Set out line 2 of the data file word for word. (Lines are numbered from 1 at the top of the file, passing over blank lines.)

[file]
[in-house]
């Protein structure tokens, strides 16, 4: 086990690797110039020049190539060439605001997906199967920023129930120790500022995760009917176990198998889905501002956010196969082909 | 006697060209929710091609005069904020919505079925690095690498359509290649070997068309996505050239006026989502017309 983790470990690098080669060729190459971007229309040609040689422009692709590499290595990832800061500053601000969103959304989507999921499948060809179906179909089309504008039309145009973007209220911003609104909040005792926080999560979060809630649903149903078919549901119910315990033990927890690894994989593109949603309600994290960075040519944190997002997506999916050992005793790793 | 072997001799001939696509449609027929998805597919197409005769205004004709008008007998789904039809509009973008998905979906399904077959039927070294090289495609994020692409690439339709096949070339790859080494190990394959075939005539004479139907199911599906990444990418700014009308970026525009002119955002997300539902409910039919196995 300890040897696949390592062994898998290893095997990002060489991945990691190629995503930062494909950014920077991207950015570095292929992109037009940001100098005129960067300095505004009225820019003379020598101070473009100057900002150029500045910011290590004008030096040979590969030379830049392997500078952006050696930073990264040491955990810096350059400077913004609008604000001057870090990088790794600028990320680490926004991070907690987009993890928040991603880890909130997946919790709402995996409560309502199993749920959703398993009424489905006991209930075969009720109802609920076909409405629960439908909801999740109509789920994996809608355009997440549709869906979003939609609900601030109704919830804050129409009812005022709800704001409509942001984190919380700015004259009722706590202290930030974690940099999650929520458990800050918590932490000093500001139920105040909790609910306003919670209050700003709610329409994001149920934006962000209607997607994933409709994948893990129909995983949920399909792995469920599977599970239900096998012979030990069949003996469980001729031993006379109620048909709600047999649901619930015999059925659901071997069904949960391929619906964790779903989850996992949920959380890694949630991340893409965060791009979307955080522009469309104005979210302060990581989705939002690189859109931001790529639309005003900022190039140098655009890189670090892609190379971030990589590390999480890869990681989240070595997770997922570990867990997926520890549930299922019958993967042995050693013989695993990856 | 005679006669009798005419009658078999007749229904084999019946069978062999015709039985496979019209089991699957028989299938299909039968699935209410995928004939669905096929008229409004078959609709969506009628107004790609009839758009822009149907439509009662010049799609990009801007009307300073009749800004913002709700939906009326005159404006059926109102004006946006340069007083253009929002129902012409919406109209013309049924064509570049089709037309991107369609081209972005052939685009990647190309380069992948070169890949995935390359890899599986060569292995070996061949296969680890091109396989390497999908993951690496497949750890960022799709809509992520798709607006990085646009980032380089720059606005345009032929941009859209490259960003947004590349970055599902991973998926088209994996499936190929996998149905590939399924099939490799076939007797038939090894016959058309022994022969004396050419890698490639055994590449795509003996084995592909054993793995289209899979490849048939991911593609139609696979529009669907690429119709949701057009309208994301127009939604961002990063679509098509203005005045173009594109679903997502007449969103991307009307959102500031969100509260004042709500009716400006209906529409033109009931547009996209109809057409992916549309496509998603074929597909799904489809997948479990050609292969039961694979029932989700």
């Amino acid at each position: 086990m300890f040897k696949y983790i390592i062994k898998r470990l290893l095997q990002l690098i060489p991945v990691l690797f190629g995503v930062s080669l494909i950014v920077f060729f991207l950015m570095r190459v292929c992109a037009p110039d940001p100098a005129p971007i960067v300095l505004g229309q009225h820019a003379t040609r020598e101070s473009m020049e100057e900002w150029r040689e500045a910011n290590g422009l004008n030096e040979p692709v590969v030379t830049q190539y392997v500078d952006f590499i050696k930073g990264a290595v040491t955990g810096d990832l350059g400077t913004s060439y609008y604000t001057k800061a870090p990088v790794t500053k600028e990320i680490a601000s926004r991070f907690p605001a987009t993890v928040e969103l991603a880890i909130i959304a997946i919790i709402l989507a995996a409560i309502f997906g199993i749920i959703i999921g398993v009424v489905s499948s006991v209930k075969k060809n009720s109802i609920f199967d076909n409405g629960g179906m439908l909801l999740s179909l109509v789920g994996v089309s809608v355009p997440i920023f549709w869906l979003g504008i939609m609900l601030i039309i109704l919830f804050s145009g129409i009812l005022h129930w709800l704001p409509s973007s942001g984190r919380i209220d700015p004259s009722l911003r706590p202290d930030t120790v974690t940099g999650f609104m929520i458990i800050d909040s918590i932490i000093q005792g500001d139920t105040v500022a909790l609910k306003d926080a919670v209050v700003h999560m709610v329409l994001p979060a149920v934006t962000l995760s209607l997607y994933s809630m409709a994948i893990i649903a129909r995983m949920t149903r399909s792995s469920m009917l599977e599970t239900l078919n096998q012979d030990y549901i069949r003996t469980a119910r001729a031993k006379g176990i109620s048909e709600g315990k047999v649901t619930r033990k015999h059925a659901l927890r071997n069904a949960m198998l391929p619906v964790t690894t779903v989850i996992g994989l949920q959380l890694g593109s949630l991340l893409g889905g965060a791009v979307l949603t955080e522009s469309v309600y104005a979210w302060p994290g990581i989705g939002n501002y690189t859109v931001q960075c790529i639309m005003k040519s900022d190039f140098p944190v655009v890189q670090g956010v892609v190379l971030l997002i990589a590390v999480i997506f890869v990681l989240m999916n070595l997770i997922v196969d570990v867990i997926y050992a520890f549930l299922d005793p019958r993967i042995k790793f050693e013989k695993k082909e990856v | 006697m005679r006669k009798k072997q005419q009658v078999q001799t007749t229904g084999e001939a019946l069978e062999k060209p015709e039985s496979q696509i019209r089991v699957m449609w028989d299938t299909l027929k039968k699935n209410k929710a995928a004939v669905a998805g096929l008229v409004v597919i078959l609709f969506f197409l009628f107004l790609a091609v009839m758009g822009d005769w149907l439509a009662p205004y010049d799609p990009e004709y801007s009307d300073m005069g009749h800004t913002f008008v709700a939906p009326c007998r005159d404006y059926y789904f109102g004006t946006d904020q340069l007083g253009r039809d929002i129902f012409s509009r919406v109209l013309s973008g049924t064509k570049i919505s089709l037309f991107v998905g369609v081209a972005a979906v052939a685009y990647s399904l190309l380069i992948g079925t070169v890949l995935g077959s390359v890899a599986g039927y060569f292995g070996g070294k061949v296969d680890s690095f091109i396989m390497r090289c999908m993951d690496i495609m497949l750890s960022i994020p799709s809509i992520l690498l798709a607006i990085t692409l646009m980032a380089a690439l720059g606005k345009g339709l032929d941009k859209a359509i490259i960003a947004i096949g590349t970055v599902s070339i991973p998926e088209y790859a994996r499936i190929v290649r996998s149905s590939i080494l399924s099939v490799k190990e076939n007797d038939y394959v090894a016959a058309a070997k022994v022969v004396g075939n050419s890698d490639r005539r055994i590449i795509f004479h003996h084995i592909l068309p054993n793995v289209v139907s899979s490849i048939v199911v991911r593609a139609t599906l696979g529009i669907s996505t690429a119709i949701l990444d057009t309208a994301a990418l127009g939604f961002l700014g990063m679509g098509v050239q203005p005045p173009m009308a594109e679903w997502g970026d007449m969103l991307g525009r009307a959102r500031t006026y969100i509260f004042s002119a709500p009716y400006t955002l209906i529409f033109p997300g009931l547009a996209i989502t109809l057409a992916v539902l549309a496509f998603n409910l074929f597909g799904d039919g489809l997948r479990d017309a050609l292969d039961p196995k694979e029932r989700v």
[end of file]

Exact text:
């Protein structure tokens, strides 16, 4: 086990690797110039020049190539060439605001997906199967920023129930120790500022995760009917176990198998889905501002956010196969082909 | 006697060209929710091609005069904020919505079925690095690498359509290649070997068309996505050239006026989502017309 983790470990690098080669060729190459971007229309040609040689422009692709590499290595990832800061500053601000969103959304989507999921499948060809179906179909089309504008039309145009973007209220911003609104909040005792926080999560979060809630649903149903078919549901119910315990033990927890690894994989593109949603309600994290960075040519944190997002997506999916050992005793790793 | 072997001799001939696509449609027929998805597919197409005769205004004709008008007998789904039809509009973008998905979906399904077959039927070294090289495609994020692409690439339709096949070339790859080494190990394959075939005539004479139907199911599906990444990418700014009308970026525009002119955002997300539902409910039919196995 300890040897696949390592062994898998290893095997990002060489991945990691190629995503930062494909950014920077991207950015570095292929992109037009940001100098005129960067300095505004009225820019003379020598101070473009100057900002150029500045910011290590004008030096040979590969030379830049392997500078952006050696930073990264040491955990810096350059400077913004609008604000001057870090990088790794600028990320680490926004991070907690987009993890928040991603880890909130997946919790709402995996409560309502199993749920959703398993009424489905006991209930075969009720109802609920076909409405629960439908909801999740109509789920994996809608355009997440549709869906979003939609609900601030109704919830804050129409009812005022709800704001409509942001984190919380700015004259009722706590202290930030974690940099999650929520458990800050918590932490000093500001139920105040909790609910306003919670209050700003709610329409994001149920934006962000209607997607994933409709994948893990129909995983949920399909792995469920599977599970239900096998012979030990069949003996469980001729031993006379109620048909709600047999649901619930015999059925659901071997069904949960391929619906964790779903989850996992949920959380890694949630991340893409965060791009979307955080522009469309104005979210302060990581989705939002690189859109931001790529639309005003900022190039140098655009890189670090892609190379971030990589590390999480890869990681989240070595997770997922570990867990997926520890549930299922019958993967042995050693013989695993990856 | 005679006669009798005419009658078999007749229904084999019946069978062999015709039985496979019209089991699957028989299938299909039968699935209410995928004939669905096929008229409004078959609709969506009628107004790609009839758009822009149907439509009662010049799609990009801007009307300073009749800004913002709700939906009326005159404006059926109102004006946006340069007083253009929002129902012409919406109209013309049924064509570049089709037309991107369609081209972005052939685009990647190309380069992948070169890949995935390359890899599986060569292995070996061949296969680890091109396989390497999908993951690496497949750890960022799709809509992520798709607006990085646009980032380089720059606005345009032929941009859209490259960003947004590349970055599902991973998926088209994996499936190929996998149905590939399924099939490799076939007797038939090894016959058309022994022969004396050419890698490639055994590449795509003996084995592909054993793995289209899979490849048939991911593609139609696979529009669907690429119709949701057009309208994301127009939604961002990063679509098509203005005045173009594109679903997502007449969103991307009307959102500031969100509260004042709500009716400006209906529409033109009931547009996209109809057409992916549309496509998603074929597909799904489809997948479990050609292969039961694979029932989700």